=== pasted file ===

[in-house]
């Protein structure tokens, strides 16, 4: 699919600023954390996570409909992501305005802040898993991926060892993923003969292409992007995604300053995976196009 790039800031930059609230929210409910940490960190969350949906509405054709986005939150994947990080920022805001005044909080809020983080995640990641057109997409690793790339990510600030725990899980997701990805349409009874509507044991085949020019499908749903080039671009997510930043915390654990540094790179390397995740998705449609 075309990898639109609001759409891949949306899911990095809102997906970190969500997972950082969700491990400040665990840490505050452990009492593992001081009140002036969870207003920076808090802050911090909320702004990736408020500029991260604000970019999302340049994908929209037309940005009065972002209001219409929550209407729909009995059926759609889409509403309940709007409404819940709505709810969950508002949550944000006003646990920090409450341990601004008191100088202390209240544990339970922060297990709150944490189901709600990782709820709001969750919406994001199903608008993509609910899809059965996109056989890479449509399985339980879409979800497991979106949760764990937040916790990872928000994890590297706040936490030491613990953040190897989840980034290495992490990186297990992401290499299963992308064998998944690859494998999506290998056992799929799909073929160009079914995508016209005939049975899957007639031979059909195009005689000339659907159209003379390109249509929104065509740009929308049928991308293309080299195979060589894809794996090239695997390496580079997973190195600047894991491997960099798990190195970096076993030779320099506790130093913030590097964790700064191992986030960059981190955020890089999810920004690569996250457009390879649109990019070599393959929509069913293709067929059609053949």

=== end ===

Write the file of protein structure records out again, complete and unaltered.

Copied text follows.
[in-house]
């Protein structure tokens, strides 16, 4: 699919600023954390996570409909992501305005802040898993991926060892993923003969292409992007995604300053995976196009 790039800031930059609230929210409910940490960190969350949906509405054709986005939150994947990080920022805001005044909080809020983080995640990641057109997409690793790339990510600030725990899980997701990805349409009874509507044991085949020019499908749903080039671009997510930043915390654990540094790179390397995740998705449609 075309990898639109609001759409891949949306899911990095809102997906970190969500997972950082969700491990400040665990840490505050452990009492593992001081009140002036969870207003920076808090802050911090909320702004990736408020500029991260604000970019999302340049994908929209037309940005009065972002209001219409929550209407729909009995059926759609889409509403309940709007409404819940709505709810969950508002949550944000006003646990920090409450341990601004008191100088202390209240544990339970922060297990709150944490189901709600990782709820709001969750919406994001199903608008993509609910899809059965996109056989890479449509399985339980879409979800497991979106949760764990937040916790990872928000994890590297706040936490030491613990953040190897989840980034290495992490990186297990992401290499299963992308064998998944690859494998999506290998056992799929799909073929160009079914995508016209005939049975899957007639031979059909195009005689000339659907159209003379390109249509929104065509740009929308049928991308293309080299195979060589894809794996090239695997390496580079997973190195600047894991491997960099798990190195970096076993030779320099506790130093913030590097964790700064191992986030960059981190955020890089999810920004690569996250457009390879649109990019070599393959929509069913293709067929059609053949």